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February 8, 2022

141 | 4 Ways To Use a Polar Heart Rate Monitor During Strength Training

4 ways to use a polar heart rate monitor with weight training with Annie Miller

Inside Built by Annie I have a resource called Annie’s Secret Laboratory of Brain Gains. And in that, there are two trainings on energy systems development. Also known as heart rate training. One of the videos is general and just goes over the different zones and what they mean. The other training goes over how to actually think about and integrate the zones within strength training.

Obviously at heart rate monitors can be used for conditioning, or cardio. That is in fact the main purpose. But they are also a useful tool for those who lift weights as their primary mode of exercise.

I am not sponsored by Polar. But I have used their products since 2011 or 2012. And I am a huge fan. We used their system during my internship at University of Portland to monitor all athletes heart rates during training and conditioning. So I just have nothing but good things to say about the brand and their products or systems.

On Instagram I have a review of my favorite polar watches if you would like to check that out as well. At the time of this episode I currently use the Polar Unite Watch and H 10 strap. And I will say that I have never had a Polar watch be accurate without the use of a chest strap. I don’t know what claims Polar makes about the use of the watches without a chest strap, but my personal experience has been that you need the chest strap.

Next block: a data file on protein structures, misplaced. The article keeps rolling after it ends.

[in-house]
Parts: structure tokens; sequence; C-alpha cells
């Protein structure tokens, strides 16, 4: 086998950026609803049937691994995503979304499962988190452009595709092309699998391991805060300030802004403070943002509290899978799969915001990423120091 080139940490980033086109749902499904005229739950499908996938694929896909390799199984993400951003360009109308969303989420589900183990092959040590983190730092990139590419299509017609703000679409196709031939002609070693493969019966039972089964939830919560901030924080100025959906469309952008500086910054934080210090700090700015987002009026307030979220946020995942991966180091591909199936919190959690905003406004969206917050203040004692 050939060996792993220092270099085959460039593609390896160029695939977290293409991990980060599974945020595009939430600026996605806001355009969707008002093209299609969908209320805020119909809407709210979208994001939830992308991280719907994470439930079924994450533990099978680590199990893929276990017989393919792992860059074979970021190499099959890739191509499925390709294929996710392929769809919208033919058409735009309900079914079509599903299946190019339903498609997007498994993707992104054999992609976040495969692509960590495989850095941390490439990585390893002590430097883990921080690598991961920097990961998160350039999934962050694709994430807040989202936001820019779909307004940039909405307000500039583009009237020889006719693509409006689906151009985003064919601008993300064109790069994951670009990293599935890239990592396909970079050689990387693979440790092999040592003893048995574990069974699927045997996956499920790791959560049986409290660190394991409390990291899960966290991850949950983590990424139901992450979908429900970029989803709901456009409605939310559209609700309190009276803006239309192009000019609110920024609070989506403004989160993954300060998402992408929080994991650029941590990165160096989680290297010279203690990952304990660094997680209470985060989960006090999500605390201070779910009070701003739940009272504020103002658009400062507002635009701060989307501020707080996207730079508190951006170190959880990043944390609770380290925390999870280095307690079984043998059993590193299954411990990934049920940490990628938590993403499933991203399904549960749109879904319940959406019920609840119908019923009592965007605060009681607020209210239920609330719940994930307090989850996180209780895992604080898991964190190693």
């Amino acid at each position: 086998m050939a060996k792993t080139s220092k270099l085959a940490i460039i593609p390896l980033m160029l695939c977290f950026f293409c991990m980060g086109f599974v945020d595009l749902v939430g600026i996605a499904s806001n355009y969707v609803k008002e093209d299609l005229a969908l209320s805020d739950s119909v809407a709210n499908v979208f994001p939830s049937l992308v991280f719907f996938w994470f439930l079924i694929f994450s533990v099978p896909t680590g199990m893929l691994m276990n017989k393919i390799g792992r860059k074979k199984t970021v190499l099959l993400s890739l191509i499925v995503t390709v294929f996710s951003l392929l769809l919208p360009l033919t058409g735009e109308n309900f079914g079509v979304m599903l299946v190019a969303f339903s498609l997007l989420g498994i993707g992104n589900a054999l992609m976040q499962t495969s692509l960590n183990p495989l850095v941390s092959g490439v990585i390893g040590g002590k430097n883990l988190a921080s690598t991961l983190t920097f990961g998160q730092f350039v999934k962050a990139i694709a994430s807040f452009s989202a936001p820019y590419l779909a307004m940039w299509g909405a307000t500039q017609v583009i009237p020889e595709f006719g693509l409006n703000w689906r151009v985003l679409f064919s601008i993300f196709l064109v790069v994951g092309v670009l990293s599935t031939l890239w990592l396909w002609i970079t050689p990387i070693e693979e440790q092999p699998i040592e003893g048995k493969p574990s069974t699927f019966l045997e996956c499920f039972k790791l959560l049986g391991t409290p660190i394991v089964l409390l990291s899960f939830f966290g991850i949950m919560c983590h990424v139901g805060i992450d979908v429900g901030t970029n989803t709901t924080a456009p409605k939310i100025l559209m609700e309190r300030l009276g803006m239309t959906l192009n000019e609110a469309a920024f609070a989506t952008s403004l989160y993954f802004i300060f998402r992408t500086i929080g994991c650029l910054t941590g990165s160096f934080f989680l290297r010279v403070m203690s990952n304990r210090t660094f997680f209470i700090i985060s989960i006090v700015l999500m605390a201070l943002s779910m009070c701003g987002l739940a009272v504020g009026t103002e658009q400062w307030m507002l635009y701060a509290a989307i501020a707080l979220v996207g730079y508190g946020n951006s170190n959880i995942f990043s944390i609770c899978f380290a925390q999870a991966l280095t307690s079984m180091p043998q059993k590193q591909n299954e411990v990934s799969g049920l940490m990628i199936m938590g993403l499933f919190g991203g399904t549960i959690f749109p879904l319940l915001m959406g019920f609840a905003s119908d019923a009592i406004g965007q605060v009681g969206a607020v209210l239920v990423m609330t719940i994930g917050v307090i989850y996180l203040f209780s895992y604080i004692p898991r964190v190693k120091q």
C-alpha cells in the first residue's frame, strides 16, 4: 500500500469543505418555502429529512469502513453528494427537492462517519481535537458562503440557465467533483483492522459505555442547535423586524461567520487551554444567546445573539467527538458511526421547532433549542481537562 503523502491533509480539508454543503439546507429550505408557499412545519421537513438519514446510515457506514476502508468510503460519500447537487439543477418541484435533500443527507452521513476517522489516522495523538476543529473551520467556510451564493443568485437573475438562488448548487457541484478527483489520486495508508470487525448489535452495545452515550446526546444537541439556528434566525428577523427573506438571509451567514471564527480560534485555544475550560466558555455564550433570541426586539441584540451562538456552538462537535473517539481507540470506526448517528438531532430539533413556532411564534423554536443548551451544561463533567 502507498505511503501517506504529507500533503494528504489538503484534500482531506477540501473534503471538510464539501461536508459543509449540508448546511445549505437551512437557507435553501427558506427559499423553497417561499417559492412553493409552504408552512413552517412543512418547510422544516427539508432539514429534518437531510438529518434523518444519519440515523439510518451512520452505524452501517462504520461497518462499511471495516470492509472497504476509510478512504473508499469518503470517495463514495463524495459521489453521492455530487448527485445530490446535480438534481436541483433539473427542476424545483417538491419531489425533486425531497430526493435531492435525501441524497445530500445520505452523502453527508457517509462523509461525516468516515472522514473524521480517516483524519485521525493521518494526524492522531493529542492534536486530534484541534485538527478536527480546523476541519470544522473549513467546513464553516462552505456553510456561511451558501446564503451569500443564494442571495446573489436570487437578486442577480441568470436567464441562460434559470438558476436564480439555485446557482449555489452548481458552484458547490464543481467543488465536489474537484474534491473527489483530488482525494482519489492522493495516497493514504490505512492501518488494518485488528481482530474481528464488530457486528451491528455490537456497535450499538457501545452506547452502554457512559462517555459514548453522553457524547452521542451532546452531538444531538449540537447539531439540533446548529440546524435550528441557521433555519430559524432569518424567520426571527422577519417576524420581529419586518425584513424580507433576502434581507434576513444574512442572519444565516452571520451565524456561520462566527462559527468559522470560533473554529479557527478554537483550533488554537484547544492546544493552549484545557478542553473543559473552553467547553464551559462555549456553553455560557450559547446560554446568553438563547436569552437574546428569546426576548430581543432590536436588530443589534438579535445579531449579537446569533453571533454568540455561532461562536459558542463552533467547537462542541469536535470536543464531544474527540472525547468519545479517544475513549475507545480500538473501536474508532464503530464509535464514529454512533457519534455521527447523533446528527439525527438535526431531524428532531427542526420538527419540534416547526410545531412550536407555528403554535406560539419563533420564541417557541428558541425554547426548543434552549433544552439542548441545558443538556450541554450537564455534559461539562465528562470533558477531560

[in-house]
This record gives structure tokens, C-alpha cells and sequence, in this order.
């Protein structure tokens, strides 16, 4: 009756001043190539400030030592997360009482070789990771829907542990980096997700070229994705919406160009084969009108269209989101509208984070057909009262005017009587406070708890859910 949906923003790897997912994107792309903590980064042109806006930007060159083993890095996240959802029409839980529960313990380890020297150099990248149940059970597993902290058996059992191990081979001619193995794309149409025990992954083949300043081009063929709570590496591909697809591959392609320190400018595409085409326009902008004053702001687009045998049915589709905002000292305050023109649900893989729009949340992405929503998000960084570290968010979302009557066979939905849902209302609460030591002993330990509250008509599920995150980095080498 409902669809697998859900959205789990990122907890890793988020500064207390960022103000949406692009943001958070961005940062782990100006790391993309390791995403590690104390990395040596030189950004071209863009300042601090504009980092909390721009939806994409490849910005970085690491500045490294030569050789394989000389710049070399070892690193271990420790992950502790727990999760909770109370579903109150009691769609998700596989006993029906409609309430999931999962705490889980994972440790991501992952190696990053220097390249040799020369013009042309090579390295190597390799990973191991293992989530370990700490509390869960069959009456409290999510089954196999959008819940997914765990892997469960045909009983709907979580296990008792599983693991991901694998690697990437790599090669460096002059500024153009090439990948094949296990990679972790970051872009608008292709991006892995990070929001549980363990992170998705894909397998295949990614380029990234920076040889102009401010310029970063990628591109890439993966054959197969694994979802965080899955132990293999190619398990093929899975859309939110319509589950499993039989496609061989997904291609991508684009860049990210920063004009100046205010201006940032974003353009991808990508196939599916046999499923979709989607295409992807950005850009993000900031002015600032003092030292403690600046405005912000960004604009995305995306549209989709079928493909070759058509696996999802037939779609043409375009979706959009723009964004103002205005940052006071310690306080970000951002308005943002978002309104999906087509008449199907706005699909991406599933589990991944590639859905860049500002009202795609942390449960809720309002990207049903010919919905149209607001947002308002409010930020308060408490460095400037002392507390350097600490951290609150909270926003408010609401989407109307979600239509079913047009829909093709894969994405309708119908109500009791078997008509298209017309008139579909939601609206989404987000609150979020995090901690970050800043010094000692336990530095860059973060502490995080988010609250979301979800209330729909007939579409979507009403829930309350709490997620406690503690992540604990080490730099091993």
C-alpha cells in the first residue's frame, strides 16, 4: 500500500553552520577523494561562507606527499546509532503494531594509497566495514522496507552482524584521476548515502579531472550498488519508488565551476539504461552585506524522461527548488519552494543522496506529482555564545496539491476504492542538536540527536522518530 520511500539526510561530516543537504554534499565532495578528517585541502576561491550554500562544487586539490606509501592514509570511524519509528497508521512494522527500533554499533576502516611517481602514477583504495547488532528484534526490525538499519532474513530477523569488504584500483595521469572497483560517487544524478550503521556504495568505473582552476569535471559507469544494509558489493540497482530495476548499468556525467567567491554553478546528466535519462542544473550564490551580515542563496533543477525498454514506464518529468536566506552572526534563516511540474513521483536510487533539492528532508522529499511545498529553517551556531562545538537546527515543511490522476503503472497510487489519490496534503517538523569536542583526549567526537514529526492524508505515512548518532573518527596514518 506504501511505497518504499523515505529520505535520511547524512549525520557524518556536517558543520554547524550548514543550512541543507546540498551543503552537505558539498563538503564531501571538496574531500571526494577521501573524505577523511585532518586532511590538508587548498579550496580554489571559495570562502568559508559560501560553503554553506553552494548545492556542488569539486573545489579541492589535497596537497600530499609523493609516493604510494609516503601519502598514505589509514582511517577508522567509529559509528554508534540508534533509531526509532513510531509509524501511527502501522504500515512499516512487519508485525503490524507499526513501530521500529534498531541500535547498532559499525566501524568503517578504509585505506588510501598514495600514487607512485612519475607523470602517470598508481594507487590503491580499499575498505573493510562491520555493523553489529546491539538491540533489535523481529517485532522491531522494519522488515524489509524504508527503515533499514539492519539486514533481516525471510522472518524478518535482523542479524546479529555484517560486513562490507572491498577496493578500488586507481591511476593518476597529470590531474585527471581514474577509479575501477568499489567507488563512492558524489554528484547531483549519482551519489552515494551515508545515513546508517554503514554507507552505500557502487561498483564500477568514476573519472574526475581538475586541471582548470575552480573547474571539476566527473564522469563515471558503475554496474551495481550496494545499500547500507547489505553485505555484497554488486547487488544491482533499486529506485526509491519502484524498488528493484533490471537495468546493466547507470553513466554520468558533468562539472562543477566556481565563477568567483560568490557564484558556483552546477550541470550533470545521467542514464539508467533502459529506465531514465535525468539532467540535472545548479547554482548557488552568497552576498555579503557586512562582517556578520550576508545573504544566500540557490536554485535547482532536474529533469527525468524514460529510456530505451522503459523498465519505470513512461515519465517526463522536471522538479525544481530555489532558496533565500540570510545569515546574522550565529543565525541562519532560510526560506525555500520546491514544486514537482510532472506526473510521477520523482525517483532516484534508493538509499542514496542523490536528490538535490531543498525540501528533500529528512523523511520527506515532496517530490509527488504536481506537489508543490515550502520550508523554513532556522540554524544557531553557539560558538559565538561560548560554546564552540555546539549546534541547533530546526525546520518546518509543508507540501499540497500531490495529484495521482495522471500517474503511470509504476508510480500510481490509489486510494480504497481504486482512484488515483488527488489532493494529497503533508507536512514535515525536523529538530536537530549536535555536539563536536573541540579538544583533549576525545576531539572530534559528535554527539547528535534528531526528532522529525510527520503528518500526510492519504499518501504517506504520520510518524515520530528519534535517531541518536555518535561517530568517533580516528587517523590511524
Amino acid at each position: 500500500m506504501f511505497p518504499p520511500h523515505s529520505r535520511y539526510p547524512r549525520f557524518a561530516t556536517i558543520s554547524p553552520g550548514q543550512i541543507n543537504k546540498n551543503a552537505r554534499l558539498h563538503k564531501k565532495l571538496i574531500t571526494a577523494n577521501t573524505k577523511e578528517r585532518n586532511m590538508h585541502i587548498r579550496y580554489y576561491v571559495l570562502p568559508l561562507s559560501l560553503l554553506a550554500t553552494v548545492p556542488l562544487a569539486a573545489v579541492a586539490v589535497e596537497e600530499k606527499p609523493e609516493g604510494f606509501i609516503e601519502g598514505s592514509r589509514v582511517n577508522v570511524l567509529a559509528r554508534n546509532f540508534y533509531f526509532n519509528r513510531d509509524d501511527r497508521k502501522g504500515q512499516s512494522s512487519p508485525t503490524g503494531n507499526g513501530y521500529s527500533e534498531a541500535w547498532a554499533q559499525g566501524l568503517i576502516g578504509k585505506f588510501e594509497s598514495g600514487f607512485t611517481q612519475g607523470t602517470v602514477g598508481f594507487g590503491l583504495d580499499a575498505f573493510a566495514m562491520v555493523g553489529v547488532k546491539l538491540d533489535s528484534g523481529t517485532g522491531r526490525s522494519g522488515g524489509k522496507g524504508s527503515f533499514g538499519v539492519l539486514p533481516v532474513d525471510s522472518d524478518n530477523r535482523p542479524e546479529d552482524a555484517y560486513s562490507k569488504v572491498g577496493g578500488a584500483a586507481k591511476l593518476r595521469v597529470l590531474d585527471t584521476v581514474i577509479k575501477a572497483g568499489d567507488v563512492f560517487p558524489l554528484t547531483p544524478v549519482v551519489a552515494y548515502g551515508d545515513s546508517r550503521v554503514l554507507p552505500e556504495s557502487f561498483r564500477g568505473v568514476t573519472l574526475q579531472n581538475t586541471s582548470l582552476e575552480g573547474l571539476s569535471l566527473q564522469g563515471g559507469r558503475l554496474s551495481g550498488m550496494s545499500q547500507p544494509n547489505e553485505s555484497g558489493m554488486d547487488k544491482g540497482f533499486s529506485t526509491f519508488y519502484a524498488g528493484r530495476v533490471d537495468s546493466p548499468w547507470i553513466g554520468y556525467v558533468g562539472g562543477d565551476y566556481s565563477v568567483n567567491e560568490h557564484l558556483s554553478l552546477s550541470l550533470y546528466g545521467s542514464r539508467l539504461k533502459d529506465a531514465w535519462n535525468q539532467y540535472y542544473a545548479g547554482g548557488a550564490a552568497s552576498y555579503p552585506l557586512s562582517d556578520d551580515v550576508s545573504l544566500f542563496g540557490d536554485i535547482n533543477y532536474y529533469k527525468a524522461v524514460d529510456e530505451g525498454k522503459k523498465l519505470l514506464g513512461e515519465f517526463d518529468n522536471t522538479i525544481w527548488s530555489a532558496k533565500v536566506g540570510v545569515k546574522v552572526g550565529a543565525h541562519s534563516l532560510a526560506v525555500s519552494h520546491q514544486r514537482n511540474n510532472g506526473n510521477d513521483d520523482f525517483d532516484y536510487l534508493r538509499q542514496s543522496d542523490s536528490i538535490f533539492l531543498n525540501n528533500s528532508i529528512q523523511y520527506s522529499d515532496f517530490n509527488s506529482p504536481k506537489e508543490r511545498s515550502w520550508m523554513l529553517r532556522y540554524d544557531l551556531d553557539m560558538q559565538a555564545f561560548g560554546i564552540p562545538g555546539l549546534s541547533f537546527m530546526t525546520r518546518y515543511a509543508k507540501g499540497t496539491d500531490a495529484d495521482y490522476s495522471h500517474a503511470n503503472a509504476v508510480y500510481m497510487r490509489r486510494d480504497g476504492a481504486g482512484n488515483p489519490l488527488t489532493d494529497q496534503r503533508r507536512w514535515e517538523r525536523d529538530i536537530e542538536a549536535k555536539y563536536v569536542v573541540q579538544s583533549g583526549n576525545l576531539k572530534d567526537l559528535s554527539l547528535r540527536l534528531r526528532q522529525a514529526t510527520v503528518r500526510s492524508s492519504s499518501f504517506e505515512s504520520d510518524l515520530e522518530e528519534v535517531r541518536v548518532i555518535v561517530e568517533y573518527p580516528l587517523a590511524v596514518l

Today’s episode is going to be about how to use these watches and straps in terms of strength training. Outside of their obvious use, basically. While they are absolutely not needed, as stated earlier, I do think that they have a use. And if you own one and want to integrate it into your training, this episode will hopefully be helpful.

4 Ways to Use a Polar Heart Rate Monitor with Strength Training:

1.) Rest periods

I realize this sounds very simple and elementary. But I use mine to monitor and stick to my rest periods. You could absolutely use an app on your phone or look at a clock. But it’s nice to just glanced down at my watch and see my rest. As well as watching my heart rate drop.

This can also be effective if you want to integrate heart rate training into strength training. I am not saying that this is an end all be all approach. But I’m not mad at it either.

It can simply be interesting to see what your heart rate gets to during your working sets and if it recovers within your scheduled rest. Now the scheduled rest for strength and hypertrophy training will likely be based on the muscular demand and stimulus versus the metabolic stimulus or demand. But the two certainly can be connected. And the watch helps you see that.